by James Fuller, National Hunger Clearinghouse intern
In late 2010, Chase Adam was a young Peace Corps Volunteer in Costa Rica. While sitting in the back of a crowded bus traveling through the small town of Watsi, he noticed an old woman in tattered clothes making her way down the aisle. She held a plastic bag in one hand and with her other, was showing a folder to each passenger. After viewing the folder, almost everyone reached into his or her pocket and gave the women whatever they could spare. By the time she got to Chase, her plastic bag was overflowing with money. Curious, he looked up and realized that her folder contained a picture of her son with his abdomen cut open. Next to the picture was a description of his medical condition and an informal plea asking for any donations that could be spared to help fund his procedures. Like the other passengers, Chase felt compelled to help.
Out of his experience, Chase went on to create the crowdfunding website Watsi — named after the Costa Rican town in the story — which is dedicated to obtaining medical funds for needy patients aroundthe world. Coordinating with healthcare partners from across the globe, Watsi receives cases from approved doctors and creates online “platforms” for the patients that include pictures and case descriptions that introduce the causes to potential donors. The procedures are usually small surgeries that cost under $3000, and they remain posted until they are funded. 100% of the donations go to the patient’s medical care, making the site a prime example of how charities and non-profit organizations can use online crowdfunding.
Watsi is just a small part of an emerging multi-billion dollar industry of crowdfunding sites, allowing organizations and individuals to raise funds for a wide variety of projects. As with any financial endeavor, however, it is important to distinguish the differences between crowdfunding sites.
A lot goes into the “the art of the ask,” and while non-profits are often referred to as the “original crowdfunders,” due to being funded by donations, sites with a more entrepreneurial spirit, known as rewards-based sites, have come to dominate the industry. The best-known example, Kickstarter, a for-profit company based in New York, boasts one of the highest success rates in the industry, with nearly 44% of all approved projects reaching their fundraising goals. It is advertised as strictly for ‘creative causes only’ and requires that all projects have a definite set of goals with a definite end date. All projects must also produce a product – not perform ongoing charity work. The site prescreens all projects and selects only those they deem worthy endeavors. For the rewards-based element, those seeking funding must offer their products or services in exchange for donations in order to entice potential donors’ generosity. Kickstarter also operates on an all or nothing basis, meaning projects have, at most, 60 days to reach their fundraising goal. If the funds fall short, none of the pledged donations are collected. If the goal is met, Kickstarter collects a 5% service fee, with the balance going directly to the project. Kickstarter claims its model encourages productivity by encouraging users to go all out for donations, while not putting pressure on anyone to pursue goals with sub-par funding from donors still expecting to see results.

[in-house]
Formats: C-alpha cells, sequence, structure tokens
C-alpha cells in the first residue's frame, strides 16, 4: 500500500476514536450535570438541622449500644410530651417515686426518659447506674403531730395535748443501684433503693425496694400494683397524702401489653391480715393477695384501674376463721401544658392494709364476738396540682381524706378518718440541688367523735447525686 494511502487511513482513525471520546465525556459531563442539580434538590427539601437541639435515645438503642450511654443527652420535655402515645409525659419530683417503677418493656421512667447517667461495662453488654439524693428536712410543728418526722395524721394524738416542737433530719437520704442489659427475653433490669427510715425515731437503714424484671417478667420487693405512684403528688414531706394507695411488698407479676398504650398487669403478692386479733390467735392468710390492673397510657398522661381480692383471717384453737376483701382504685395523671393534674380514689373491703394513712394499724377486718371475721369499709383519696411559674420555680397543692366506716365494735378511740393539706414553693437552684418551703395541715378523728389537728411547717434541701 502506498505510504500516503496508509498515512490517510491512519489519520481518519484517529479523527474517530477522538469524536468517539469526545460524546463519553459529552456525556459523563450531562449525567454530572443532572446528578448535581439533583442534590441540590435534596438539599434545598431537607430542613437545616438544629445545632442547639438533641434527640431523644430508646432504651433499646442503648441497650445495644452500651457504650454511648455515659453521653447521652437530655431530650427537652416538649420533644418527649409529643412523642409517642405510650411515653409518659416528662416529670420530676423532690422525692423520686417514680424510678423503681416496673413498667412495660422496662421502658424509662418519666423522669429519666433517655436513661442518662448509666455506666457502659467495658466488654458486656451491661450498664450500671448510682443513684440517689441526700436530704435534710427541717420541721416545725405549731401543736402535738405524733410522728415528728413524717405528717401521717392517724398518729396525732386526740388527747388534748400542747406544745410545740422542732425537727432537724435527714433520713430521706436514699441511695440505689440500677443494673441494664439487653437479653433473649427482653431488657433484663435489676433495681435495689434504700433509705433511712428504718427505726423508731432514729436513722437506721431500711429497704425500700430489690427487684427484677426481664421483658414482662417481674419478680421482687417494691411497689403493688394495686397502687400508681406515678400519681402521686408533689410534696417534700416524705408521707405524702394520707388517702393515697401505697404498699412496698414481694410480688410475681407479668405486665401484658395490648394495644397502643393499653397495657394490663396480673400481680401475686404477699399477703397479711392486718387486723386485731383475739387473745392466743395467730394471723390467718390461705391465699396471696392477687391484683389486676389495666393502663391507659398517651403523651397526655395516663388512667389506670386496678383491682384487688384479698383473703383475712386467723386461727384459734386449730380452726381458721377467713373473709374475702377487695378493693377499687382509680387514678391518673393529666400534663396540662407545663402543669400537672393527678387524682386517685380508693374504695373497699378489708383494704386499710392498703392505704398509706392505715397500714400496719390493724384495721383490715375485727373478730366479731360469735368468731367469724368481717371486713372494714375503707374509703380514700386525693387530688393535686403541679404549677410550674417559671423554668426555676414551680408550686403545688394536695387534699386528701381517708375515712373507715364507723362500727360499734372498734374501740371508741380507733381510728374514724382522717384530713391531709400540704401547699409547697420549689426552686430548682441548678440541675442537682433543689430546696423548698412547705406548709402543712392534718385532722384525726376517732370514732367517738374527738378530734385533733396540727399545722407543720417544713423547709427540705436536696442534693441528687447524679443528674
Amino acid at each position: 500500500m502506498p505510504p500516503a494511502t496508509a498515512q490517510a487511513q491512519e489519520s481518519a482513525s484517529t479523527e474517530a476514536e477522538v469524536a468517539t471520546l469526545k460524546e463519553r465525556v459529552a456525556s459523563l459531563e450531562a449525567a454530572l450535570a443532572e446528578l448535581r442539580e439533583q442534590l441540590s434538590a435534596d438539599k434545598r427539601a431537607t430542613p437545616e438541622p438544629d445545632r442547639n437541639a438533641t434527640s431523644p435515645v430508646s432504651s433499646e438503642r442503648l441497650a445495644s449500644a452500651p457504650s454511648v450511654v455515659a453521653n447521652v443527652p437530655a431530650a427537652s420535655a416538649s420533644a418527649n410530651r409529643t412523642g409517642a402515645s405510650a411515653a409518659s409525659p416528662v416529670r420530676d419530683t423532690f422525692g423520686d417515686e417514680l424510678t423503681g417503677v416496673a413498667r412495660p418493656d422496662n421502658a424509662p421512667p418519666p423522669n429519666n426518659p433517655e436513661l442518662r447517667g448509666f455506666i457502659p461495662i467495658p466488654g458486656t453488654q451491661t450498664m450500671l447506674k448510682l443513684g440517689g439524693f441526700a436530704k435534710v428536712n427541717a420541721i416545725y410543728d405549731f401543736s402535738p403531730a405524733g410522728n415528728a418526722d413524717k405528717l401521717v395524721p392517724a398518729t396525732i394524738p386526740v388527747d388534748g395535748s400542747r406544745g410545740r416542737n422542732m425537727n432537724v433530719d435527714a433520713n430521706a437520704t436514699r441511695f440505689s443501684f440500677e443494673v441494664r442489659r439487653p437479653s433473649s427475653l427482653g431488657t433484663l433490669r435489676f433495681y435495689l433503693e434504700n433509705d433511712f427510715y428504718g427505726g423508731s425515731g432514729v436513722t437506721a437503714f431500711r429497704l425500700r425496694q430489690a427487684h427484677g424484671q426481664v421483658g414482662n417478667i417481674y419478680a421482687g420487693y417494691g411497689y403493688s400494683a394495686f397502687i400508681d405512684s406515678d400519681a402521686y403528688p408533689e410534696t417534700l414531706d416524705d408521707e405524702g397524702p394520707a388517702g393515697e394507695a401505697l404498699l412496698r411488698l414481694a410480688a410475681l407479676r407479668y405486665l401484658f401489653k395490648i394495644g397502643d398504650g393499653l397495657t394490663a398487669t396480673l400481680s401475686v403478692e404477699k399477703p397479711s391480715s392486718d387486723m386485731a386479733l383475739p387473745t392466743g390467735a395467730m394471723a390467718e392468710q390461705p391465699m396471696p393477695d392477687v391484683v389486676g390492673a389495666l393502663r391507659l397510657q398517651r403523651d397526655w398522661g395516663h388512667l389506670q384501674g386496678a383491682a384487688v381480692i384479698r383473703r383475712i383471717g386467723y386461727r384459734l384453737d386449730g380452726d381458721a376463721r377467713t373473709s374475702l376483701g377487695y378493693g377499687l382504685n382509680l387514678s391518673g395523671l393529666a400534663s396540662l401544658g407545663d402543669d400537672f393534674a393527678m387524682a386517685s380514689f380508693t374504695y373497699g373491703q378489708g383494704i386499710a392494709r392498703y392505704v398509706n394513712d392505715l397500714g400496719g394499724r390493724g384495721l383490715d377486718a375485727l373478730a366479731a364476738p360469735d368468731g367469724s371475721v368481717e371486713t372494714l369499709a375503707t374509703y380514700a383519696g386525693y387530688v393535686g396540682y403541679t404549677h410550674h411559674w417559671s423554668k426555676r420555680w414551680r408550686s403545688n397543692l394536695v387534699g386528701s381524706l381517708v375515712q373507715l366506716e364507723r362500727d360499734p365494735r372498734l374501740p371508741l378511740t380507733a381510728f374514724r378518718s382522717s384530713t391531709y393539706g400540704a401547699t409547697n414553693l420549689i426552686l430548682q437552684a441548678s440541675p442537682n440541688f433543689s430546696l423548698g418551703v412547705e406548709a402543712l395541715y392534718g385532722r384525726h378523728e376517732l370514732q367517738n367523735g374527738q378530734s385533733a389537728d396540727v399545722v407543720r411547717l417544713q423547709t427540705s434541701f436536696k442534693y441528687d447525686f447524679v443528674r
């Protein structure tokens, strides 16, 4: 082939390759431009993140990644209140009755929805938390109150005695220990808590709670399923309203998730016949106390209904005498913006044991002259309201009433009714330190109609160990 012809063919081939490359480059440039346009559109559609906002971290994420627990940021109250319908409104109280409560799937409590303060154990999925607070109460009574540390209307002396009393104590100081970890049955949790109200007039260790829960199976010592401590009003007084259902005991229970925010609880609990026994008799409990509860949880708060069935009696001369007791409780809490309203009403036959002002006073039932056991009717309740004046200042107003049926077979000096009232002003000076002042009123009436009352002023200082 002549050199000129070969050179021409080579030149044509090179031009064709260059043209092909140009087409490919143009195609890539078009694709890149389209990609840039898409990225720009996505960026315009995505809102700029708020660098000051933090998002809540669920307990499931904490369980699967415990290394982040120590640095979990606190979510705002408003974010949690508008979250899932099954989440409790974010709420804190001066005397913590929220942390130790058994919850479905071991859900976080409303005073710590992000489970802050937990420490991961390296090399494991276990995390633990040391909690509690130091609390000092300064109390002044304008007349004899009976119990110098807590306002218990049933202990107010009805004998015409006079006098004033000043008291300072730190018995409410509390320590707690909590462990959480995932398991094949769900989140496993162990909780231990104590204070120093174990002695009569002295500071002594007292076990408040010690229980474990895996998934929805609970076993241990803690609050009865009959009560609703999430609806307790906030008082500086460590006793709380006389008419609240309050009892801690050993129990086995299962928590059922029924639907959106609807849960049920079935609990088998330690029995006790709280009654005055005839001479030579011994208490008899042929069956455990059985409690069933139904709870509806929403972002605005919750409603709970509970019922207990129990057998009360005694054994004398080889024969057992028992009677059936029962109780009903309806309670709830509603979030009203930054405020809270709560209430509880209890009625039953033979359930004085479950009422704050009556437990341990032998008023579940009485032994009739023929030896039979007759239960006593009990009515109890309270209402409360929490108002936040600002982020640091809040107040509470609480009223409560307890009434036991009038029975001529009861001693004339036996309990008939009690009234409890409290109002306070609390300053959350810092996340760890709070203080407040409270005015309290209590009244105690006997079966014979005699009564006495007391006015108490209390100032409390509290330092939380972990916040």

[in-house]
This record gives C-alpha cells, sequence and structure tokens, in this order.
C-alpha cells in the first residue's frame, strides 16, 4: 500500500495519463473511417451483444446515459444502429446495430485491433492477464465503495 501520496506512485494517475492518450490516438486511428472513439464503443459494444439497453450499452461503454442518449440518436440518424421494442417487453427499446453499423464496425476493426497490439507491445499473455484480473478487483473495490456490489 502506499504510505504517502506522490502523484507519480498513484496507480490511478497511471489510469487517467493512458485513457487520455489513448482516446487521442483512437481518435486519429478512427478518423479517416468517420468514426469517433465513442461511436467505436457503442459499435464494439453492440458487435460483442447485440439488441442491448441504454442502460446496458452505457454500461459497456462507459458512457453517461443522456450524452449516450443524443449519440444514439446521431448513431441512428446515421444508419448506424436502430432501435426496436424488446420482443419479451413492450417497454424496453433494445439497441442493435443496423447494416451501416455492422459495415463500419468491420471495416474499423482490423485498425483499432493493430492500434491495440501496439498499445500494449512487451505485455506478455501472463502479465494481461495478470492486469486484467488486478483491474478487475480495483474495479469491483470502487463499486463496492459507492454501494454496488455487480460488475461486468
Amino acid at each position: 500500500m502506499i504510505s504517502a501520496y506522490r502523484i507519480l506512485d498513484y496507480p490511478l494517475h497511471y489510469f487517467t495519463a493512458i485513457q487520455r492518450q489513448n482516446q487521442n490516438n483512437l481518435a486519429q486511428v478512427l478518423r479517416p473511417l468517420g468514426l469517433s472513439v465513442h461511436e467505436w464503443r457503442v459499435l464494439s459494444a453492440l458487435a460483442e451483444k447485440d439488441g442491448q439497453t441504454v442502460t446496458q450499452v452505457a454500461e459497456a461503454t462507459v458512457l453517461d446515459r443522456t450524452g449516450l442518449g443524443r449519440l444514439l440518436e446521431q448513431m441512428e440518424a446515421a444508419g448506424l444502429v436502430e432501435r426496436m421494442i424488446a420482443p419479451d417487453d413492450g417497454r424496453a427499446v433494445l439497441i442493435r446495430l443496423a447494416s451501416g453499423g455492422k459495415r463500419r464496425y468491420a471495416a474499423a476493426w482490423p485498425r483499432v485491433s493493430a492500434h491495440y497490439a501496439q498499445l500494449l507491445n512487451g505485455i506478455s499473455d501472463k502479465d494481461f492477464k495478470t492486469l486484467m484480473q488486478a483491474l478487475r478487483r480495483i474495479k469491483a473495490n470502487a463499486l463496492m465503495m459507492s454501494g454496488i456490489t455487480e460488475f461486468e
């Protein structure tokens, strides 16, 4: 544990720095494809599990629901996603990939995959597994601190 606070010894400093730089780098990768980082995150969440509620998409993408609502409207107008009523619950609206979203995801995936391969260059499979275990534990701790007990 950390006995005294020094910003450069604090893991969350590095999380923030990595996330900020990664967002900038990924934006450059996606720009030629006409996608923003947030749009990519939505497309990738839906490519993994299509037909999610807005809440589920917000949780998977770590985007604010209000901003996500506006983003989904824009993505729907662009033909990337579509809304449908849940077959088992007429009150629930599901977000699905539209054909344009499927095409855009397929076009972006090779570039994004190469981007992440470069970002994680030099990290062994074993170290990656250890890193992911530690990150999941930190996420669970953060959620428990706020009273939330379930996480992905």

Kickstarter’s model isn’t for everyone, and other groups have stepped in to offer alternatives. The founders of IndieGogo, a rival rewards-based site operating out of San Francisco, hadmisgivings about Kickstarter’s prescreening process, labeling it a “gatekeeper” mentality. IndieGogo has a very limited pre-screening process to encourage all projects, particularly charities and tuition fundraisers. It is open to anyone in any country with a valid bank account. In what it advertises as “more choices and less fees,” IndieGoGo also allows for a longer fundraising period and what’s known as flexible funding — allowing fundraisers to keep any money raised, even if the total funds don’t meet their goal. With flexible funding, Indiegogo takes 9% of the total if the goal is not met and 4% if it is.
While sites offering rewards make up the majority of crowdfunding proceeds, there are plenty of smaller donation-based sites like Watsi, dedicated to nonprofit endeavors. Ioby, which stands for “In Our Backyard,” only raises a fraction of the money of sites like Kickstarter, but it is fully dedicated to local nonprofits and projects. It filters out all efforts that are not directly serving the public or the environment and has successfully funded over 200 projects — with both money and volunteers. It relies heavily on local communities and claims that 82% of the site’s donors live within 2 miles of the selected project.
For projects that require more specific help — such as looking for corporate sponsorship or application development — Firstgiving offers a solution. Using an extended network, Firstgiving seeks to connect nonprofits with people who can help to improve the quality and efficiency of their work — all for a minimal fee. And for very personal projects, Gofundme specializes in individual causes and uses a unique “Personal Donation campaign” that allows funders instant access to any of the cash pledged.
These are just some of the over 400 crowdfunding sites currently operating — which together raised an estimated 2.7 billion dollars in 2012. Forbes recently estimated that this number will grow to 5.1 billion in 2013, making crowdfunding a viable option for many industries. In the meantime, it seems that aspiring fundraisers should take note that if they can find the right site and connect with their online audience, they too could fill a plastic bag full of money.